The Subhumanization Of Racism In Slavery, By Robin Osborne

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A remarkably notorious philosopher, Aristotle, refers to slaves as “living tools”. Throughout history many societies have adopted slavery to further their overall production of goods and to expand trade. Whether people were enslaved for economic benefit or a matter of racism is the question at hand. One could assemble many arguments that the enslaved community was solely suppressed for reasons concerning racism, however slavery was economically beneficial to landowners and plantation development. Even though, slaves were thought as subhuman, lesser than the common man these thoughts could have been driven by the economic impact such people had on societies. Robin Osborne, in his novel, challenges the idea of slavery having roots in economic interest, “Slavery was an institution… maintained by prejudice…Athenians did not like the idea of devoting their lives… to labor”. Possibly, these thoughts of racism and inferiority flourished as an issue to the astounding commercial advantages to slavery. Not only Athenians, but other peoples, developed “justifications” for slavery such as certain races are higher than another because “all slaves did” was provide labor and household assistance. Since such people were enslaved, their state in society diminished due to the advantages they provided wealthy citizens with, leaving certain races being seen as less than human. This being said, the groundwork to racism toward …show more content…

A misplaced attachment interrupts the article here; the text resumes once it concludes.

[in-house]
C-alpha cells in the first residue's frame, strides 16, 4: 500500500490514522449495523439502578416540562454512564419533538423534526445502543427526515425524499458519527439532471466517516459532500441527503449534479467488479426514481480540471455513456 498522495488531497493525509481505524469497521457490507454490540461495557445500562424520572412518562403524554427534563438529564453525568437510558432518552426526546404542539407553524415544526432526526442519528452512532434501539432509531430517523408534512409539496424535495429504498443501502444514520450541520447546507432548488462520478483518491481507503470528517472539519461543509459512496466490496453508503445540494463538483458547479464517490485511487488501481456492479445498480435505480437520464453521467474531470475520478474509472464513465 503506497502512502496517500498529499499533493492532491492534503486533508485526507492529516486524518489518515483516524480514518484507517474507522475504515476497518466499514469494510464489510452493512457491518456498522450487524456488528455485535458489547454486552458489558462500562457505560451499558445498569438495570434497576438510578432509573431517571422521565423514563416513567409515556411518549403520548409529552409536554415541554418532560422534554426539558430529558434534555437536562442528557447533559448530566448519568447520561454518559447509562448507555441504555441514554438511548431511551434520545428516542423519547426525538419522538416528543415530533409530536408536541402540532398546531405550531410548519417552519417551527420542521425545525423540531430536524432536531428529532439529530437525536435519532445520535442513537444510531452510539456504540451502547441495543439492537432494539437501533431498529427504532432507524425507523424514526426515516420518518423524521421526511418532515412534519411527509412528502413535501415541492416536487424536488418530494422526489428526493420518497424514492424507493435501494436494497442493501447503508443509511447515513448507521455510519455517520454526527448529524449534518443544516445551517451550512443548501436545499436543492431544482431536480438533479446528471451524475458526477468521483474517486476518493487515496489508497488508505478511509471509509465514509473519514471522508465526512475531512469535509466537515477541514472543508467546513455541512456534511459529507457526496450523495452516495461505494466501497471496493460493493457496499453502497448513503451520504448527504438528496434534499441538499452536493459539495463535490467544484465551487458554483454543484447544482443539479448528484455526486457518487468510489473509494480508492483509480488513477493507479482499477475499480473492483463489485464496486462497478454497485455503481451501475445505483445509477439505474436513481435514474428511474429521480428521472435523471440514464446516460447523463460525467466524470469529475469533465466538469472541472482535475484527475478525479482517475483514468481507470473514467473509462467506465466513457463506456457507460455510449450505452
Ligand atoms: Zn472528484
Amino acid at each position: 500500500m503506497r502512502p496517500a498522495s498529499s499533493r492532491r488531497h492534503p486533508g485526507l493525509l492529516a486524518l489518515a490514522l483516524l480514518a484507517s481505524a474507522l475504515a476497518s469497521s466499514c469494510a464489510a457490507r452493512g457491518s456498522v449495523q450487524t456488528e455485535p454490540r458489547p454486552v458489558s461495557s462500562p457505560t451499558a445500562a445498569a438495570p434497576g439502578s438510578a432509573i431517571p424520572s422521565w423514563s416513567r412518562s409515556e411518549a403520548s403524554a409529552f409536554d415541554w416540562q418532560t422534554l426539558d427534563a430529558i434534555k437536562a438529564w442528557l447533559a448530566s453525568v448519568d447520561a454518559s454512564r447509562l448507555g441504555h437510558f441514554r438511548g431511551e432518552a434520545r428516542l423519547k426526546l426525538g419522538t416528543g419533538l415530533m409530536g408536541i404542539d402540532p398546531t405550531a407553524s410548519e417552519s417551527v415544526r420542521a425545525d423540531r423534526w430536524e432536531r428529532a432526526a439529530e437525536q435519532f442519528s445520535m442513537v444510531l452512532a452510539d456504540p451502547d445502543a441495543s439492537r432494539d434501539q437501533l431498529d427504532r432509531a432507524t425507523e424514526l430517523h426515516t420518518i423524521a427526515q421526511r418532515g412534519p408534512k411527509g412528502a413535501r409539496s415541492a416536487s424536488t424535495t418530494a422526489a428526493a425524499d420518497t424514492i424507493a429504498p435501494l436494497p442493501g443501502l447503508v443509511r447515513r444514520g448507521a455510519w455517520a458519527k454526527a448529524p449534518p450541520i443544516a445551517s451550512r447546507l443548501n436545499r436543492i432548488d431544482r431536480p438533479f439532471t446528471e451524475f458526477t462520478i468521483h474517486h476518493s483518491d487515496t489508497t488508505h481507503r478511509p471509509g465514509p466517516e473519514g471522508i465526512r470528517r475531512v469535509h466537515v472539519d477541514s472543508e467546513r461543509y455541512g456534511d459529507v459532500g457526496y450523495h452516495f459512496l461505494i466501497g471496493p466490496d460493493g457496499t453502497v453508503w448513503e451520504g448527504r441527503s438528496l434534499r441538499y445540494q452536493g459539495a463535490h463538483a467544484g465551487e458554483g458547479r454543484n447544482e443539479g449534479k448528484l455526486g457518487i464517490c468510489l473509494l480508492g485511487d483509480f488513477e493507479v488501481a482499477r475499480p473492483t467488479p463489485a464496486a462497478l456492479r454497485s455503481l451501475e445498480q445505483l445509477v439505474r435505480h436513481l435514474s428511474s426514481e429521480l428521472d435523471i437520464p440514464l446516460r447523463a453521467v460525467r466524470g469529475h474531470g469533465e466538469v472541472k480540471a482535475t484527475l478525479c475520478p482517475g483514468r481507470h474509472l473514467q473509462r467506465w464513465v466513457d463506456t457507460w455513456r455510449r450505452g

“Slavery existed before money or law”. This being said, the economic benefits of slavery drove ideas of racism because slavery is the basis of economy and production of goods. There would be no economy without labor. With success comes greed, essentially saying that prospering plantations needed cheap labor to fuel profit. Slavery did benefit economies and let small plantations grow into large money making businesses that ignited robust

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